Video

Video Spy Murder Probe Likely to Further Strain British-Russian Relations

Relations between Russia and the West are set to become even more strained amid an inquiry in London into the murder of a former Russian spy. Lawyers at the inquiry accuse Russian President Vladimir Putin of directing a "mafia state." Meanwhile, Royal Air Force fighters intercepted Russian bombers close to British airspace this week, prompting authorities to summon Moscow’s ambassador. Henry Ridgwell reports.
Video

Video Ukrainian Neighborhood Divided Over Conflict

People in eastern Ukraine’s Donetsk and Luhansk districts find themselves squarely in the path of advancing Russian-backed rebels, who want to take back the territory they held at the beginning of the conflict last year. Many local residents are afraid, but others would welcome the change, even when a rebel shell lands in their neighborhood. From the Luhansk district, 15 kilometers from where the Ukrainian government marks the front line, VOA’s Al Pessin reports.
Video

Video Threat of Creeping Lava Has Hawaiians on Edge

Residents of the small town of Pahoa on the Big Island of Hawaii face an advancing threat from the Kilauea volcano. Local residents are keeping a watchful eye on creeping lava. Mike O’Sullivan reports.
Video

Video Jefferson's Library Continues to Impress, 200 Years Later

Two hundred years after the U.S. Congress purchased a huge collection of books belonging to former President Thomas Jefferson, it remains one of America’s greatest literal treasures and has become the centerpiece of Washington’s Library of Congress. VOA’s Deborah Block reports.
Video

Video Egypt's Suez Canal Dreams Tempered by Continued Unrest

Egypt plans to expand the Suez Canal, raising hopes that the end of its economic crisis may be in sight. But some analysts say they expect the project may cost too much and take too long to make life better for everyday Egyptians. VOA's Heather Murdock reports.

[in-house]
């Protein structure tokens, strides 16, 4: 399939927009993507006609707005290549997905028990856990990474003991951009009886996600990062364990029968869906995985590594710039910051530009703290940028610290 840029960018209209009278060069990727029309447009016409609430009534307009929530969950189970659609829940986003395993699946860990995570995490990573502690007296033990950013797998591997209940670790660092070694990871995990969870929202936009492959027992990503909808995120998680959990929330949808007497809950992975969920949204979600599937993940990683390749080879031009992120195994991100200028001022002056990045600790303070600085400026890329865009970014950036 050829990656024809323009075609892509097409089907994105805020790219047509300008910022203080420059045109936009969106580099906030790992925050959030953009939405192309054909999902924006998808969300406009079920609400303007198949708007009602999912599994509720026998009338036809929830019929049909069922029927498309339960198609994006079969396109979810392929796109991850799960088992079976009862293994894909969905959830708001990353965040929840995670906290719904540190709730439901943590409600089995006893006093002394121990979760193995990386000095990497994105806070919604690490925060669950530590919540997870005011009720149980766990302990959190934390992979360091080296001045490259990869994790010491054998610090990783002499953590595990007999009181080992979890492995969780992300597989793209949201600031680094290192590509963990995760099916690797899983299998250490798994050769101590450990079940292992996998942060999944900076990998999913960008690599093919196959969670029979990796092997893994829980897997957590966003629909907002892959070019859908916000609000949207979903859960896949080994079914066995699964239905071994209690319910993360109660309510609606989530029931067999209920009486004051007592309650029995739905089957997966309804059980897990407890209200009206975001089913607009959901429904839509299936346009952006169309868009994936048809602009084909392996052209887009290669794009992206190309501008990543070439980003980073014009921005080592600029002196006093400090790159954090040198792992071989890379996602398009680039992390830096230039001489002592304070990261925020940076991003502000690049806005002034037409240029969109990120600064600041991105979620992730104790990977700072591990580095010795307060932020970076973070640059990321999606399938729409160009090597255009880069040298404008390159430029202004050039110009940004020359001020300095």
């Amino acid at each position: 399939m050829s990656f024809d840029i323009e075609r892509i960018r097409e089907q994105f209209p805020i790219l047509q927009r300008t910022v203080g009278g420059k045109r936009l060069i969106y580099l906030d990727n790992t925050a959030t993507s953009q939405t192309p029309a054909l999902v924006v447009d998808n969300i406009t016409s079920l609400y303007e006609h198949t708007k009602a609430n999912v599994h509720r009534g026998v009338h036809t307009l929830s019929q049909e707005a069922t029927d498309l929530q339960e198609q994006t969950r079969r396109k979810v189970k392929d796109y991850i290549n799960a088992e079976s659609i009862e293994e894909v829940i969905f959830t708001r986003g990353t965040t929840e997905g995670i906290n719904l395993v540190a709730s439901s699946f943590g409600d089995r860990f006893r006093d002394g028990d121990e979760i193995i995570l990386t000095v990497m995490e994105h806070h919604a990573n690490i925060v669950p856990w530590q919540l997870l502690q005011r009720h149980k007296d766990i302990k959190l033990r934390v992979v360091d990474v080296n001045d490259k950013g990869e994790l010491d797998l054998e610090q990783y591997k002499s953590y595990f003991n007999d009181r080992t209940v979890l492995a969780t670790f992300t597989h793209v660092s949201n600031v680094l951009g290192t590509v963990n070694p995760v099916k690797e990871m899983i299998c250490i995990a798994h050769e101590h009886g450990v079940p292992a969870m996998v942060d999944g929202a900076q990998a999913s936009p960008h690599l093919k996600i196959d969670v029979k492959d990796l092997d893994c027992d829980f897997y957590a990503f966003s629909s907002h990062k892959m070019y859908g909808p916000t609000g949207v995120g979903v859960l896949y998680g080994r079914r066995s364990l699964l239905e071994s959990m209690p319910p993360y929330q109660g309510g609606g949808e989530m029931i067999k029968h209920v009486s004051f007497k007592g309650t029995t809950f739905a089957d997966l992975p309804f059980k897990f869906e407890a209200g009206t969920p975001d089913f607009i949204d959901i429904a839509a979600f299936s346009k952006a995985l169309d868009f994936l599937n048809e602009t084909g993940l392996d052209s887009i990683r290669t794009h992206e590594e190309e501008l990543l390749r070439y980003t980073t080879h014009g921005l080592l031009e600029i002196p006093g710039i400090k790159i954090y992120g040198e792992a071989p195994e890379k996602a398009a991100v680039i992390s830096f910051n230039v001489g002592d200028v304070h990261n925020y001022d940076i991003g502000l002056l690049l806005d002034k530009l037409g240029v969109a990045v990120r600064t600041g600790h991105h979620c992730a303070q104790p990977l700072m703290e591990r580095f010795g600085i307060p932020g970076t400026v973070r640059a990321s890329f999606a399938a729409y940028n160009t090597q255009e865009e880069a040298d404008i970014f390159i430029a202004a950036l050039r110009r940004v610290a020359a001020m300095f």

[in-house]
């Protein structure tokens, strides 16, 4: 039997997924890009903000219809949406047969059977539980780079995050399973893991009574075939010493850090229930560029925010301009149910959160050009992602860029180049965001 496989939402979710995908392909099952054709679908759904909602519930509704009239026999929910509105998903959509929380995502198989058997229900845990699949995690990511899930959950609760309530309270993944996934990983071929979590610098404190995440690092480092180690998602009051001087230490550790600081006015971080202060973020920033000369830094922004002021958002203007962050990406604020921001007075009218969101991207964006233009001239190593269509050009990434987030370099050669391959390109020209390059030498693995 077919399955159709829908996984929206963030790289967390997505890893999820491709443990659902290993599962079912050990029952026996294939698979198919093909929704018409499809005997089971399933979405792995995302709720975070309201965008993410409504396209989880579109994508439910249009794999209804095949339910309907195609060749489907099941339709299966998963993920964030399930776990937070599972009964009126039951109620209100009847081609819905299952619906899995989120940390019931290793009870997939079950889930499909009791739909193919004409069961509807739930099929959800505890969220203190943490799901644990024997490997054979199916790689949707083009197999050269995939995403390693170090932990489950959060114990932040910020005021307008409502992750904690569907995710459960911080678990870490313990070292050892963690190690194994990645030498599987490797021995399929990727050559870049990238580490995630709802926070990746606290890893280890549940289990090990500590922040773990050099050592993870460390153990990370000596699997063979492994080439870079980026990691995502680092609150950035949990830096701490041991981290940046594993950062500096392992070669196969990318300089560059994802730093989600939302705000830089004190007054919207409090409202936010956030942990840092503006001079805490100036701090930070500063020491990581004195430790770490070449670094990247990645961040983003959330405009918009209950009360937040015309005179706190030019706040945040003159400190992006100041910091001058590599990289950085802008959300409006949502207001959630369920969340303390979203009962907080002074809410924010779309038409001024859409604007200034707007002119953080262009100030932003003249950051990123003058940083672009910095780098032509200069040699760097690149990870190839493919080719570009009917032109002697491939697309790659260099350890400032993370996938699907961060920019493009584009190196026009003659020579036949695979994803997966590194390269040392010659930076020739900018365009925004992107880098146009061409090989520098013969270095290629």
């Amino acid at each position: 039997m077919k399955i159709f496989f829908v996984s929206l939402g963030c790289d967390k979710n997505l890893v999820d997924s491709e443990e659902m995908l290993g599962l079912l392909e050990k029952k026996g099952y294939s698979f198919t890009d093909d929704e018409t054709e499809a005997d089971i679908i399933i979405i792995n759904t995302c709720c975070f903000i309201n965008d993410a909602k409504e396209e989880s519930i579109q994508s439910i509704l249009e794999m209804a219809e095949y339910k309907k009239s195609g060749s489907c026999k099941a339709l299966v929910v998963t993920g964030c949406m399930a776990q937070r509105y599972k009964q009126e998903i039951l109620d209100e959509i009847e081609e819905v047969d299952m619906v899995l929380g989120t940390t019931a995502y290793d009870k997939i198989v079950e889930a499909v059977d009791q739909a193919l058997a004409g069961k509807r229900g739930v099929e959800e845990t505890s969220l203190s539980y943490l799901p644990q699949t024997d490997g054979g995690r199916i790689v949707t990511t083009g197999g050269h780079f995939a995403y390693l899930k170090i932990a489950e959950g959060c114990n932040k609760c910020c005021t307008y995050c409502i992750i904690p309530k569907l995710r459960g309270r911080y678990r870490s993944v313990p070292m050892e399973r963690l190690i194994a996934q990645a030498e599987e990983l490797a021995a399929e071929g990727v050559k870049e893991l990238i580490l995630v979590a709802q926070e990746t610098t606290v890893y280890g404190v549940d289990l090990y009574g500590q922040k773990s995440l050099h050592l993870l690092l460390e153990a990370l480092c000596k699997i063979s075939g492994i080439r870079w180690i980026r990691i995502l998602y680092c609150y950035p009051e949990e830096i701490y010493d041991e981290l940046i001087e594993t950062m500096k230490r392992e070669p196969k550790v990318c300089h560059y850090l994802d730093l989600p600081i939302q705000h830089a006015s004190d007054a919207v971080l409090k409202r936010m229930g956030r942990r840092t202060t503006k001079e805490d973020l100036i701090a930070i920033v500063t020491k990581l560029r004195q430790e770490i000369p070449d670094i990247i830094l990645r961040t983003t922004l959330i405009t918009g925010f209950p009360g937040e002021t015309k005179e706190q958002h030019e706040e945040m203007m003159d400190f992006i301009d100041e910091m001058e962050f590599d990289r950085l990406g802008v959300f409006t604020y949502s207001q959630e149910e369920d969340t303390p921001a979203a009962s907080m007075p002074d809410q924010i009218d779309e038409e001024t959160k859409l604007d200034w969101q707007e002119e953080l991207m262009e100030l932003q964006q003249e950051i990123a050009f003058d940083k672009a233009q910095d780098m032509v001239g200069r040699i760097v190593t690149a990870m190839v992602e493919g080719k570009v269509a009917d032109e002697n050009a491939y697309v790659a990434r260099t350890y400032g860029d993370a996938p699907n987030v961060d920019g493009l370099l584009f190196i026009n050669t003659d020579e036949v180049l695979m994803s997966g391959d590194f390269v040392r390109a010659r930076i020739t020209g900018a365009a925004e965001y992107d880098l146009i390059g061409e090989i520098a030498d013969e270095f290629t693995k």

Video

Video Pro-Kremlin Youth Group Creatively Promotes 'Patriotic' Propaganda

As Russia's President Vladimir Putin faces international pressure over Ukraine and a failing economy, unofficial domestic groups are rallying to his support. One such youth organization, CET, or Network, uses creative multimedia to appeal to Russia's urban youth with patriotic propaganda. VOA's Daniel Schearf reports.
Video

Video Filmmakers Produce Hand-Painted Documentary on Van Gogh

The troubled life of the famous 19th century Dutch painter Vincent van Gogh has been told through many books and films, but never in the way a group of filmmakers now intends to do. "Loving Vincent " will be the first ever feature-length film made of animated hand-painted images, done in the style of the late artist. VOA’s George Putic reports.
Video

Video Issues or Ethnicity? Question Divides Nigeria

As Nigeria goes to the polls next month, many expect the two top presidential contenders to gain much of their support from constituencies organized along ethnic or religious lines. But are faith and regional blocs really what political power in Nigeria is about? Chris Stein reports.
Video

Video Rock-Consuming Organisms Alter Views of Life Processes

Scientists thought they knew much about how life works, until a discovery more than two decades ago challenged conventional beliefs. Scientists found that there are organisms that breathe rocks. And it is only recently that the scientific community is accepting that there are organisms that could get energy out of rocks. Correspondent Elizabeth Lee reports.
Video

Video Paris Attacks Highlight Global Weapons Black Market

As law enforcement officials piece together how the Paris and Belgian terror cells carried out their recent attacks, questions are being asked about how they obtained military grade assault weapons - which are illegal in the European Union. As VOA's Jeff Swicord reports, experts say there is a very active worldwide black market for these weapons, and criminals and terrorists are buying.
Video

Video Activists Accuse China of Targeting Religious Freedom

The U.S.-based Chinese religious rights group ChinaAid says 2014 was the worst year for religious freedom in China since the end of the Cultural Revolution. As Ye Fan reports, activists say Beijing has been tightening religious controls ever since Chinese leader Xi Jinping came to office. Hu Wei narrates.
Video

Video Theologians Cast Doubt on Morality of Drone Strikes

In 2006, stirred by photos of U.S. soldiers mistreating Iraqi prisoners, a group of American faith leaders and academics launched the National Religious Campaign Against Torture. It played an important role in getting Congress to investigate, and the president to ban, torture. VOA's Jerome Socolovsky reports.

Circumventing Censorship

An Internet Primer for Healthy Web Habits

As surveillance and censoring technologies advance, so, too, do new tools for your computer or mobile device that help protect your privacy and break through Internet censorship.
More

All About America

AppleAndroid